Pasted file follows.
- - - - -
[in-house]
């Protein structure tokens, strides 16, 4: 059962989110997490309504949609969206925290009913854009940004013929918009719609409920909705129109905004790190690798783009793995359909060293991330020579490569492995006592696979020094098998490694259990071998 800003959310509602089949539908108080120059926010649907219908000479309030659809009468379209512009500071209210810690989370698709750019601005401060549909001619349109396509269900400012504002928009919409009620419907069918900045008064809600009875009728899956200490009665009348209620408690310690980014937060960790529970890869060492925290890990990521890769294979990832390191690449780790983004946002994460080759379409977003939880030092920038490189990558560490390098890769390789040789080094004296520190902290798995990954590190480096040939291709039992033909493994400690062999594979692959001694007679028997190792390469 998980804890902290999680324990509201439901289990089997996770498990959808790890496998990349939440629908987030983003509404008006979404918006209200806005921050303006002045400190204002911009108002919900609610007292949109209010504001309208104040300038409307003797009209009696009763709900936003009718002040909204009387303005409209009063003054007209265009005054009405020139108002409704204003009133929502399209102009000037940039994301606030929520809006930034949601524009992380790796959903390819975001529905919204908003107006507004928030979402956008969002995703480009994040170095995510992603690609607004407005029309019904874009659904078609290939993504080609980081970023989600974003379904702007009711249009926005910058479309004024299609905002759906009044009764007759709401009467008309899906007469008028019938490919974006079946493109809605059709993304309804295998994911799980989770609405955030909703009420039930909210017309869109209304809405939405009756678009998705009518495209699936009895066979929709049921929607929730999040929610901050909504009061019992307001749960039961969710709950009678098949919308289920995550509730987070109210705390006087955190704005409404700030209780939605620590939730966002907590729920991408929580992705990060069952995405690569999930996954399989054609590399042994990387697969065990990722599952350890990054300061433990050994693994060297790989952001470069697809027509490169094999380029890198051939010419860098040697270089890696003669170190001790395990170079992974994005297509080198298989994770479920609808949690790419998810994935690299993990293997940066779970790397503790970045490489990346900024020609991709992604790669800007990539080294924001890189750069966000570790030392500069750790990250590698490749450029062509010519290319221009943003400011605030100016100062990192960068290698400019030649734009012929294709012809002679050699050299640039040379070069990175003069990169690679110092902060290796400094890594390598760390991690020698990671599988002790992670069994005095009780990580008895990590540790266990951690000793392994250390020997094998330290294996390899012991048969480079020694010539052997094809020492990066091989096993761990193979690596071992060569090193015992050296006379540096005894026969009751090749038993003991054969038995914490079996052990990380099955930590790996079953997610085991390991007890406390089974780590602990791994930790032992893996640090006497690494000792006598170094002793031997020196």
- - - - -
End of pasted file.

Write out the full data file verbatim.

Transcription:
[in-house]
């Protein structure tokens, strides 16, 4: 059962989110997490309504949609969206925290009913854009940004013929918009719609409920909705129109905004790190690798783009793995359909060293991330020579490569492995006592696979020094098998490694259990071998 800003959310509602089949539908108080120059926010649907219908000479309030659809009468379209512009500071209210810690989370698709750019601005401060549909001619349109396509269900400012504002928009919409009620419907069918900045008064809600009875009728899956200490009665009348209620408690310690980014937060960790529970890869060492925290890990990521890769294979990832390191690449780790983004946002994460080759379409977003939880030092920038490189990558560490390098890769390789040789080094004296520190902290798995990954590190480096040939291709039992033909493994400690062999594979692959001694007679028997190792390469 998980804890902290999680324990509201439901289990089997996770498990959808790890496998990349939440629908987030983003509404008006979404918006209200806005921050303006002045400190204002911009108002919900609610007292949109209010504001309208104040300038409307003797009209009696009763709900936003009718002040909204009387303005409209009063003054007209265009005054009405020139108002409704204003009133929502399209102009000037940039994301606030929520809006930034949601524009992380790796959903390819975001529905919204908003107006507004928030979402956008969002995703480009994040170095995510992603690609607004407005029309019904874009659904078609290939993504080609980081970023989600974003379904702007009711249009926005910058479309004024299609905002759906009044009764007759709401009467008309899906007469008028019938490919974006079946493109809605059709993304309804295998994911799980989770609405955030909703009420039930909210017309869109209304809405939405009756678009998705009518495209699936009895066979929709049921929607929730999040929610901050909504009061019992307001749960039961969710709950009678098949919308289920995550509730987070109210705390006087955190704005409404700030209780939605620590939730966002907590729920991408929580992705990060069952995405690569999930996954399989054609590399042994990387697969065990990722599952350890990054300061433990050994693994060297790989952001470069697809027509490169094999380029890198051939010419860098040697270089890696003669170190001790395990170079992974994005297509080198298989994770479920609808949690790419998810994935690299993990293997940066779970790397503790970045490489990346900024020609991709992604790669800007990539080294924001890189750069966000570790030392500069750790990250590698490749450029062509010519290319221009943003400011605030100016100062990192960068290698400019030649734009012929294709012809002679050699050299640039040379070069990175003069990169690679110092902060290796400094890594390598760390991690020698990671599988002790992670069994005095009780990580008895990590540790266990951690000793392994250390020997094998330290294996390899012991048969480079020694010539052997094809020492990066091989096993761990193979690596071992060569090193015992050296006379540096005894026969009751090749038993003991054969038995914490079996052990990380099955930590790996079953997610085991390991007890406390089974780590602990791994930790032992893996640090006497690494000792006598170094002793031997020196």